Not So Fab, Fabletics

Actual SizeRecently everywhere I look I’ve been seeing ads for  Kate Hudson’s new clothing line – Fabletics.  A quality two piece outfit that can be work to workout or hangout for $25 and the press on their website said things like:


“It’s causal, chic, and affordable – and there’s something for every body type.” – Kate Hudson
“Kate Hudson and JustFab created a line of workout clothes for women of all shapes and sizes.”
Fabletics All Women
“At Fabletics, we believe all women should be able to have hip styles and amazing quality at prices that won’t break the bank,” Hudson, 34, said of her new venture.”
Fabletics for all

I was super excited – finally a line of clothing (and, as a dancer and marathoner, workout wear!) that would include me.  After all, my body is included in “every body type,” I’m a “shape and size”, I’m part of “all women” and “ALL.” Shut up and take my money Kate Hudson!

Or not.  It turns out their line goes from XXS – XXL.  They are not just excluding anyone larger than an XXL from their clothing line, they are also using their star power and significant media presence to exclude us from their definition of “every body type,” “all shapes and sizes,” and “all women.” It’s stigmatizing and hurtful.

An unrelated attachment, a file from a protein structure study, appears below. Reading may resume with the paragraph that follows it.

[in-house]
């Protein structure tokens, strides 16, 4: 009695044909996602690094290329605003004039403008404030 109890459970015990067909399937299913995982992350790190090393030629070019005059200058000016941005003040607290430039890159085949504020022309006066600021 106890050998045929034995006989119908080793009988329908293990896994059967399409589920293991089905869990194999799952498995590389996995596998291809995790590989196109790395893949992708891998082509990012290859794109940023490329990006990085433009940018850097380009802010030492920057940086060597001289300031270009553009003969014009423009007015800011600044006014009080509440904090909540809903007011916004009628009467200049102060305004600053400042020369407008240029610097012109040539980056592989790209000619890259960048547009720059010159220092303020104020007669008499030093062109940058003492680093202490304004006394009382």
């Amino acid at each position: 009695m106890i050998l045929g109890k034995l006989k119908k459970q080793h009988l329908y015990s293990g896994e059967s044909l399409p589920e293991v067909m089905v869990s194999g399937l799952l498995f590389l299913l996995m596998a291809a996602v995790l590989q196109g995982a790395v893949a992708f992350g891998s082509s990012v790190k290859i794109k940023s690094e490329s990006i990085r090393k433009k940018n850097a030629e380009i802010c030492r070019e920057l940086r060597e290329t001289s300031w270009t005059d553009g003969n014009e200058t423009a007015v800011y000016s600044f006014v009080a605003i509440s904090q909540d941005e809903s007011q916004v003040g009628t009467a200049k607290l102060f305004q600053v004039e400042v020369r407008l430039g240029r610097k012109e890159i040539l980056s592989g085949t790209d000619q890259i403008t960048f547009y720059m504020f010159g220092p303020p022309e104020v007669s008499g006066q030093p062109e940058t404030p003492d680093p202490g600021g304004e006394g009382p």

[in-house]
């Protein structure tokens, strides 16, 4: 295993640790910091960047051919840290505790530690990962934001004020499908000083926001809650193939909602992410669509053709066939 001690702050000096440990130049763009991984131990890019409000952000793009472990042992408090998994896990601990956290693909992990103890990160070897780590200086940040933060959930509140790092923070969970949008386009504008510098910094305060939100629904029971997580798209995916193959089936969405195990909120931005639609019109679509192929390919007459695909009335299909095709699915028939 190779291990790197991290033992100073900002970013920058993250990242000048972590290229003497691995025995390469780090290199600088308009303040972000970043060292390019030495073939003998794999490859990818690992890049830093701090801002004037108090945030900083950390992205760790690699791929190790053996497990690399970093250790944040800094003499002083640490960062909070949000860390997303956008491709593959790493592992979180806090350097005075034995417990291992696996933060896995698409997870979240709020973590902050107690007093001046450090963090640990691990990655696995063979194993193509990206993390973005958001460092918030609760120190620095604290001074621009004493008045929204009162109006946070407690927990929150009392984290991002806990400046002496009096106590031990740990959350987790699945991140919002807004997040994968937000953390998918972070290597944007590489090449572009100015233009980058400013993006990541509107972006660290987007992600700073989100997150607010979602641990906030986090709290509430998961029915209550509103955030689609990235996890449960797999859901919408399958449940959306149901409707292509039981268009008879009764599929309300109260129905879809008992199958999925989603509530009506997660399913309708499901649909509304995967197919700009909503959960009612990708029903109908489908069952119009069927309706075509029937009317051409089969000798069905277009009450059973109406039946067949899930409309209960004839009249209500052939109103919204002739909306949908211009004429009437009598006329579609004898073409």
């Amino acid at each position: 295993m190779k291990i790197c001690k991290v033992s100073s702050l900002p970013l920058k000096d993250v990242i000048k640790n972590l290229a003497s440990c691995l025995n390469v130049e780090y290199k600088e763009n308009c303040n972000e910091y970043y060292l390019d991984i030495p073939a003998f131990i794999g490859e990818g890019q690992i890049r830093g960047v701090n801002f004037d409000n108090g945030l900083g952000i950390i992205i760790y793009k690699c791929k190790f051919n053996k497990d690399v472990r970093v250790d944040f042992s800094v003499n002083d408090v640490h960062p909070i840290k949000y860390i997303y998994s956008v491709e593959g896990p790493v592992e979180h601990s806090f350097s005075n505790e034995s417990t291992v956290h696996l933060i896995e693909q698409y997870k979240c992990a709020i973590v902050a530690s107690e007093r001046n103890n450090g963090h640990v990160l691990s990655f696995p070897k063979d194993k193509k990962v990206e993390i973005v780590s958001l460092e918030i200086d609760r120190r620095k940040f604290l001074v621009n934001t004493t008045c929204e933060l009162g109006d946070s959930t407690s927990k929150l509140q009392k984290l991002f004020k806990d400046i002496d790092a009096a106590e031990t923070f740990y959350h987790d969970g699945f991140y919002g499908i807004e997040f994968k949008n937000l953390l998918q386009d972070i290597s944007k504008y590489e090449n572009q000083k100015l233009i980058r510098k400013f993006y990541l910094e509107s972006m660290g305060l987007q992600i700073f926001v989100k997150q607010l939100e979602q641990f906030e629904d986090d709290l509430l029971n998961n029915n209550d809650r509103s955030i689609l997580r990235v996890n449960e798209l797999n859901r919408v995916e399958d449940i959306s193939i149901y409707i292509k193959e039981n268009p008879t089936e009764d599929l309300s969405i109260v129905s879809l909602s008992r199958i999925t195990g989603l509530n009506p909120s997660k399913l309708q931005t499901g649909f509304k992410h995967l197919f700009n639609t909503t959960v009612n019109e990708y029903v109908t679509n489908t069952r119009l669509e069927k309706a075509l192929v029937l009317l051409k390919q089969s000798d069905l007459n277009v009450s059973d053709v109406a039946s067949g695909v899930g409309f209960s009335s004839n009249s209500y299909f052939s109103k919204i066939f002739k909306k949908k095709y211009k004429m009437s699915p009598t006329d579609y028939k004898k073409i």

It’s not just Fabletics, I’ve seen this plenty of times with clothing lines, including some specifically designated as “plus size”.  I’m not making an argument today about why clothing lines should include larger sizes. I’m not having a conversation about patterns and fabric cost. (Though both of those are worthy topics of conversation.)  Today my point is very simple:  Unless you are actually prepared to make clothes for people of all shapes and sizes, don’t say that you make clothes for people of all shapes and sizes.

If you’re a regular reader you’ve probably already guessed that I  submitted an e-mail on their contact page explaining all of this and then saying: